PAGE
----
‘God of Vengeance,” a Yiddish play by Sholem Asch that had successfully toured Europe, caused a sensation on Broadway in 1923 — because it included a scene in which two women kiss. The cast was arrested on grounds of obscenity.
That chapter in history is the inspiration for playwright Paula Vogel’s “Indecent,” presented by Max & Louie Productions. The play, which was produced on Broadway in 2017 and nominated for three Tony Awards including best play, won for its direction (by Rebecca Taichman) and lighting design (by Christopher Akerlind).
Recently, Vogel — who is perhaps best known for the Pulitzer Prize-winning drama “How I Learned to Drive” — spoke with Go! Magazine about “Indecent” and her career. The interview has been edited for length and clarity.
Q • “Indecent” was your first play to be produced on Broadway. And it’s having a significant post-Broadway life, with productions not only in St. Louis but also in numerous cities including Boston, Los Angeles and Philadelphia.
A • It’s having a very good life. There are over 20 productions this season. I don’t know all of the productions, but I know it’s doing well.
Q • Why do you think the play, which includes musical interludes, has struck such a chord with audiences?
A • I think one of the drives for audiences is to remember who we were as a country — so that we can re-identify ourselves, as who we are in this moment. Very specifically, of course, this deals with the Yiddish legacy. But regardless of that, this play looks at the gift we’ve received from our immigrant ancestors.
I’ve been getting a lot of response from people who are experiencing a period of not being welcome in America, and this play deals with a time when we were trying to close our borders. But it’s also a love song to our ancestors and to theater — and how theater makes us a community.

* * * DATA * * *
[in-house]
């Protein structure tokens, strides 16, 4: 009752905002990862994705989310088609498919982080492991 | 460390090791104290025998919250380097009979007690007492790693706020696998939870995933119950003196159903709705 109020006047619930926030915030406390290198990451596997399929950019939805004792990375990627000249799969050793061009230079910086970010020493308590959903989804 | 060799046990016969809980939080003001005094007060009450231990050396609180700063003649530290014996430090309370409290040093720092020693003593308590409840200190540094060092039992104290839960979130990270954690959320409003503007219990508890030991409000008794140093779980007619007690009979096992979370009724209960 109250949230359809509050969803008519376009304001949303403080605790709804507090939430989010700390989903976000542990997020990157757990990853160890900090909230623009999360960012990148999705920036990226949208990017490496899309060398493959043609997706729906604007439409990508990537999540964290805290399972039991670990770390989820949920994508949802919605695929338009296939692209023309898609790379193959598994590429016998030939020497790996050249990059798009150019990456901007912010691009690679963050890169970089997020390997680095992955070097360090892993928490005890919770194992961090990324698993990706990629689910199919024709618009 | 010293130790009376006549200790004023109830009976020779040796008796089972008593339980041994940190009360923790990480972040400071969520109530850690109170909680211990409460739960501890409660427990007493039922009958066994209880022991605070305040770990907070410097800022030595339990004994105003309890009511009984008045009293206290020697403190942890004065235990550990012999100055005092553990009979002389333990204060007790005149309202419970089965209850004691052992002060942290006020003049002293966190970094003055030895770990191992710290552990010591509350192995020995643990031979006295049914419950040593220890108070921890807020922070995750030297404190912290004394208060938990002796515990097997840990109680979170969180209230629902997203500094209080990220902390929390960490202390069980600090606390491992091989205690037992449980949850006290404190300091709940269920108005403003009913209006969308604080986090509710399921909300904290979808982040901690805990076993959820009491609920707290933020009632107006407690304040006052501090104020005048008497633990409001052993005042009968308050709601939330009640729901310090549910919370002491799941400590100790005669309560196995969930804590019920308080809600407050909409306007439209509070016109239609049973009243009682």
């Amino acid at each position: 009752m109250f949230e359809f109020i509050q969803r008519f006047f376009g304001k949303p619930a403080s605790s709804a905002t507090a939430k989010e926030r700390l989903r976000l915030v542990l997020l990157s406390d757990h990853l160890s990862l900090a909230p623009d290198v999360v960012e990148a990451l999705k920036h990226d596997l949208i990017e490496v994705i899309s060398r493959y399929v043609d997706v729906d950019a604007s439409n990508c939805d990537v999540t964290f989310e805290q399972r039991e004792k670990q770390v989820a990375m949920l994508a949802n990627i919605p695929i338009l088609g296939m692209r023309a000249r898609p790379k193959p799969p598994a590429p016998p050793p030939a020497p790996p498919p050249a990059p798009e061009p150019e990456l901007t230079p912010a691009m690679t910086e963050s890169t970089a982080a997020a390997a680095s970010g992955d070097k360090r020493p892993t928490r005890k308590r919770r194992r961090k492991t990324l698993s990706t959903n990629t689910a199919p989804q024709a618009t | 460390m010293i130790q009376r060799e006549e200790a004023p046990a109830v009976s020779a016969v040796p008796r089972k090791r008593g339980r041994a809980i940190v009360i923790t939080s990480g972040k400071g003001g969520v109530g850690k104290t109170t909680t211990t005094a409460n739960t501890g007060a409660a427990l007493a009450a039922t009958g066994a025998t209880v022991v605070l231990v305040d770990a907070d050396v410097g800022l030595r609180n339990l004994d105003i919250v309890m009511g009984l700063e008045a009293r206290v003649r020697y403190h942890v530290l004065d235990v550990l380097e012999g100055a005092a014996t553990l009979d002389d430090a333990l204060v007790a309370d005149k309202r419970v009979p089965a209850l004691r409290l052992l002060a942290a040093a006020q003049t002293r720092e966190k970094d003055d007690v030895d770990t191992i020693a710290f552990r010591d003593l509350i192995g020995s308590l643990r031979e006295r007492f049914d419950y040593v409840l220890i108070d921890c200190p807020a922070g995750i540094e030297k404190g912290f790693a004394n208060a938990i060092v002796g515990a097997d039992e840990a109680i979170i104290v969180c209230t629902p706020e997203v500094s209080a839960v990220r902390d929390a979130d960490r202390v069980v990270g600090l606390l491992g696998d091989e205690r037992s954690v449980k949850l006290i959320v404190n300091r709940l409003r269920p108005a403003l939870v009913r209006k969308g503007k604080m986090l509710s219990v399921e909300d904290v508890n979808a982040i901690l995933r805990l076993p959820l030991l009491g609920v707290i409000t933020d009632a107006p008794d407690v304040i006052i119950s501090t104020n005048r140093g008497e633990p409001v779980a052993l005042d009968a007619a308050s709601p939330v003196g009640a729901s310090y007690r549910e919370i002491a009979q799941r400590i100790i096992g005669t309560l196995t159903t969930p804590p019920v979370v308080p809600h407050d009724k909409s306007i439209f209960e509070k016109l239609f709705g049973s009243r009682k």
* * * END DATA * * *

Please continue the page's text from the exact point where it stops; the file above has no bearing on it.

Q • How did you become aware of “God of Vengeance” and the controversy surrounding it?
A • I read the play when I was 22 years old. One of the things that moved me so much about Sholem Asch’s play is that he supported and stood behind — at a time of great anti-Semitism, at a time of great social tension — the love between two women. A lot of married women, and women with children, over the decades performed the roles of these two women. And that moves me.
Q • To what extent is “Indecent” historically accurate?
A • There’s no documentation on the women actors, but Sholem Asch is highly documented. And I did a lot of research about Yiddish theater. One of the things that have happened to us is that we are now living in a great age of documentaries, and we expect a kind of historical fact rather than an emotional truth. But the great documentaries actually make emotional truths as well.
Q • What was it like to have one of your plays produced on Broadway after a long career in which that hadn’t happened?
A • It was fun. It’s not that I was writing work that I didn’t think would appeal to larger audiences. But I’ve always been aware, as a gay woman, of not being thought of as a Broadway playwright.
What “Indecent” • When Friday through June 30; various performance times (discussions will follow performances on Friday, Sunday, Thursday and June 30) • Where The Grandel, 3610 Grandel Square • How much $40-$60; $200-$300 for orchestra and balcony boxes • More info 314-534-1111; metrotix.com